Campbell’s wool coat was a bit warm on a steamy July day.

State Fair gives fodder for proud parents

By Matt Reese

For me, the Ohio State Fair is a very busy stretch with my work schedule and two children showing a variety of livestock projects, but those long hours are quickly forgotten when replaced by proud parent moments that will last a lifetime. There were certainly plenty of those for mothers and fathers around the state at this year’s Ohio State Fair.

The Reserve Grand Champion Market Barrow exhibited by Riley Wendt of Union County sold to Kroger for a record-setting bid of $35,000.

At an event bursting with proud parents, auctioneer Kevin Wendt had to be right up there as the proudest papa in the building as he watched his daughter Riley parade her Reserve Champion Market Barrow around the ring in the Sale of Champions. For the last several years, Kevin has been the Sale of Champions auctioneer for the cheese, turkey and goat sales that kick off the event. This year, though, Kevin stayed off the auction block to focus on just being a dad. Seeing the look of the purest joy as he stood ringside and watched his daughter’s barrow sell for a record-setting $35,000 in the Sale of Champions made it apparent his decision was the correct one. I wrote a story about the Wendt family a few years ago and really enjoyed seeing them succeed. That was one of my favorite Ohio State Fair moments, but there were many others, including some proud dad moments of my own.

It was not noon yet and it had already been a long day for my children Campbell (11) and Parker (9) at the Ohio State Fair, as was the day before and the day before that. Campbell was in the Voinovich Building for her beef showmanship class with a Shorthorn heifer. As soon as she left the show ring, a golf cart was waiting to whisk her away to the sheep barn for the Guys and Gals Sheep Lead competition that had already started. She quickly traded her cattle show clothes for an elegant blue wool coat (on a steamy 90-degree day) and a fancy hat. When it was her turn to go, Campbell walked into the show ring with poise and grace that, as a father, I was both proud of and somewhat concerned about (dads out there know what I mean). I diligently took a video on my phone.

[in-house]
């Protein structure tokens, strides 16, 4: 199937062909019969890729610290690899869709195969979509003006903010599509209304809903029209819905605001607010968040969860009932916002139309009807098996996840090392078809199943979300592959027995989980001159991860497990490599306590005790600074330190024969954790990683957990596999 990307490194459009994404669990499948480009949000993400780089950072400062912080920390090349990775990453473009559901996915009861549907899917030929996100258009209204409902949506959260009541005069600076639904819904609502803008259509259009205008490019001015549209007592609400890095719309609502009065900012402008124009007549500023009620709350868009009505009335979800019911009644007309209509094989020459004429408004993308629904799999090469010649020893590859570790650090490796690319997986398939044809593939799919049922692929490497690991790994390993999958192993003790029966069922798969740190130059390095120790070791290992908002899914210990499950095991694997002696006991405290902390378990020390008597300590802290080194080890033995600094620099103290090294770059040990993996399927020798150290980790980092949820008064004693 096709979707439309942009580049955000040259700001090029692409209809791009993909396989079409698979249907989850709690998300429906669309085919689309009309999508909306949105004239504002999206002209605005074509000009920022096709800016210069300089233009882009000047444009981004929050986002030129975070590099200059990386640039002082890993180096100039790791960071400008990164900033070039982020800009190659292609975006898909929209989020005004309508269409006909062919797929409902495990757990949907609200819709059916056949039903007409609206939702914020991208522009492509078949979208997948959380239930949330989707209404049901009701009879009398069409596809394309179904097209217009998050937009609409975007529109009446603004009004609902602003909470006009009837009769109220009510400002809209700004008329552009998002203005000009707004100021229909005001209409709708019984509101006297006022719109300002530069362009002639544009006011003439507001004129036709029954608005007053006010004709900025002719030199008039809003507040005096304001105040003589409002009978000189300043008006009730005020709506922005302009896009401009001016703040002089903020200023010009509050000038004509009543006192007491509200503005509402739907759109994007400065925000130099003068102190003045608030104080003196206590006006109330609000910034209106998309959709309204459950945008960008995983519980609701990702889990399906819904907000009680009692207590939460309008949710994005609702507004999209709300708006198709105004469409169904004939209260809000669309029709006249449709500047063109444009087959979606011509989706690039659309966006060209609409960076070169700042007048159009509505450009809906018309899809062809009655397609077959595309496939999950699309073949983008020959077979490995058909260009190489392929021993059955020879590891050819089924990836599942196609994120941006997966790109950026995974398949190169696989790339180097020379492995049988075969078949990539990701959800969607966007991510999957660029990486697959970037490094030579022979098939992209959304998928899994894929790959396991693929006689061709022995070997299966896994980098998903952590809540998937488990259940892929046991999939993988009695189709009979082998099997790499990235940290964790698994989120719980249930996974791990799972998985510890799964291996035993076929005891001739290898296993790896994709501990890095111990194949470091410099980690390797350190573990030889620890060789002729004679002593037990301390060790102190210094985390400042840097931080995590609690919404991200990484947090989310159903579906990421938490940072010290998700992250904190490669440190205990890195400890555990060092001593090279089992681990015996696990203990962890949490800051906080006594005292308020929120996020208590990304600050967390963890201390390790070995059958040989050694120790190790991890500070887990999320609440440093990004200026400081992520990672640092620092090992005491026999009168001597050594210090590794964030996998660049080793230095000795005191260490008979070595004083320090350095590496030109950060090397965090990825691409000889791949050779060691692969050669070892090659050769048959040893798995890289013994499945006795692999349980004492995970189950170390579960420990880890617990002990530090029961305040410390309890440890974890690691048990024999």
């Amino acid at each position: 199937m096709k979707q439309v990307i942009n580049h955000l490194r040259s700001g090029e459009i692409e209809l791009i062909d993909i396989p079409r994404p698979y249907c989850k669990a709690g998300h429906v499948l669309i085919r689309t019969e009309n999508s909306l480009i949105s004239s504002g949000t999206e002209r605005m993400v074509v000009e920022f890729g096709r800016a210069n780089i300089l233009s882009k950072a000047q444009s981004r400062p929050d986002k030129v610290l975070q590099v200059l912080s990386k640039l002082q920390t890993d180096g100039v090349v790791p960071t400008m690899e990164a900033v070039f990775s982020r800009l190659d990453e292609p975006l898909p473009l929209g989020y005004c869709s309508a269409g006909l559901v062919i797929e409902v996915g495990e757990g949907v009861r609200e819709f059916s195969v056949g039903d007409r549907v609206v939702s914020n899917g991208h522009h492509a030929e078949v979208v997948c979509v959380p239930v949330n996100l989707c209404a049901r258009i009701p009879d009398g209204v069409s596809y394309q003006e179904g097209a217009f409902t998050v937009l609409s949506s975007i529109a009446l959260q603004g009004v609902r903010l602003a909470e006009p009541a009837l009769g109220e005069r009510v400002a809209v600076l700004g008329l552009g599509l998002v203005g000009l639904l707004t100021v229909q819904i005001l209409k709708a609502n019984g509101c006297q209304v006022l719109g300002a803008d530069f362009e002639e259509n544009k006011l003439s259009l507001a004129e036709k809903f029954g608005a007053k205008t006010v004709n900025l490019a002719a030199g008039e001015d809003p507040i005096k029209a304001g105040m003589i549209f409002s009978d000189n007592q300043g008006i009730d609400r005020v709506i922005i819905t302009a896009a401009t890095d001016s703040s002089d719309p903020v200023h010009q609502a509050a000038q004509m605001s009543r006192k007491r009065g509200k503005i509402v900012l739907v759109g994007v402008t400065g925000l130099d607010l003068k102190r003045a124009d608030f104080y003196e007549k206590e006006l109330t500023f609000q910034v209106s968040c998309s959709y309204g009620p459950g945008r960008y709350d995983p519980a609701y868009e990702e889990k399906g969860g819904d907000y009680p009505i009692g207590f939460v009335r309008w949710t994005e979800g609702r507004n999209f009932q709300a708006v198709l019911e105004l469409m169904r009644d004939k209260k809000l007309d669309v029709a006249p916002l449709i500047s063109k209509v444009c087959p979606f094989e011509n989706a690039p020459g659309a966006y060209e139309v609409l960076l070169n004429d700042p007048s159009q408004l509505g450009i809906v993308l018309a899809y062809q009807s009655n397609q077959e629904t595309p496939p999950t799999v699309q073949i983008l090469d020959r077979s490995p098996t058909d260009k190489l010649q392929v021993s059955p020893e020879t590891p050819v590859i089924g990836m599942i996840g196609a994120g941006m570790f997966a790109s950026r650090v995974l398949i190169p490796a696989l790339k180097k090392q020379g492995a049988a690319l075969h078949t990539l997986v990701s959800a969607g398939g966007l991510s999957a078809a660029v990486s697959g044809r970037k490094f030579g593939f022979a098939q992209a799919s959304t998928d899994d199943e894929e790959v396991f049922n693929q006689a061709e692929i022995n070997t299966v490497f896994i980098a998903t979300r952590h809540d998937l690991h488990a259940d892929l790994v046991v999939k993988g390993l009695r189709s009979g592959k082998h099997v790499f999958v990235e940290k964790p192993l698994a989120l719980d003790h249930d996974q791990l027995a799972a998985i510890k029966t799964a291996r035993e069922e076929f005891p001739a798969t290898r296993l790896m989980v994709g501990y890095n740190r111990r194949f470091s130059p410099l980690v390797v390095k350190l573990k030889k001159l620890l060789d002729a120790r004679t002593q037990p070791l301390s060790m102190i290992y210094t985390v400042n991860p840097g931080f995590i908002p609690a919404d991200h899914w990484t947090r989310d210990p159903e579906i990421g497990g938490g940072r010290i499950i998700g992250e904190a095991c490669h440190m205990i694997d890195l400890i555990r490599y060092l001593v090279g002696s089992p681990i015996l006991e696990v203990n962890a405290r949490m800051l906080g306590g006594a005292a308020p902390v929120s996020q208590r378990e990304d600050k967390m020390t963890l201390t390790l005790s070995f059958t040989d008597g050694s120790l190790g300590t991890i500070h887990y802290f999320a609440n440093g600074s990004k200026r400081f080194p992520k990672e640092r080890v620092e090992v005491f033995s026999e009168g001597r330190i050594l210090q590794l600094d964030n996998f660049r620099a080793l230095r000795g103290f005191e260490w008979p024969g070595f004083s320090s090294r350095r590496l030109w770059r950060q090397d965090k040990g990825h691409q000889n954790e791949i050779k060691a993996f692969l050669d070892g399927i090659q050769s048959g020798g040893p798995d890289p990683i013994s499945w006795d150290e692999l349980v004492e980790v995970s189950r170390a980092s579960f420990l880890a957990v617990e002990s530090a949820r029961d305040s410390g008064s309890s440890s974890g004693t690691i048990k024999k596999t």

After a long deliberation, the judges announced the placing of the class. Campbell won! I was busy taking pictures so I didn’t see it, but someone later said when Parker heard his sister had won, he pumped his fist and said “Yessss!” This was my favorite moment at the Ohio State Fair — even as I write this I can’t help but grin when I think about it.

In addition, both children made the final drive with their turkeys, Campbell also made the final drive with her chickens and there were numerous times along the way (despite

Parker made it into the champion drive with his turkey in his first-ever junior 4-H show.

inevitable sibling squabbling on those long fair days) where my children displayed sportsmanship and kindness to others. I saw many other exhibitors demonstrate the same kindness and sportsmanship to my children as well.

The ribbons, banners and recognition from the fair will soon be collecting dust or packed in a box somewhere. The photos will curl and fade (or get lost in the zillion other photos on my phone). Success is wonderful, but ultimately fairs are about the diligent pursuit of excellence through the lens of friends, fun and — most importantly — family, hopefully generating many fond memories along the way. Thanks to so many great folks for an incredible 2019 Ohio State Fair and the chance to see our young people shine!


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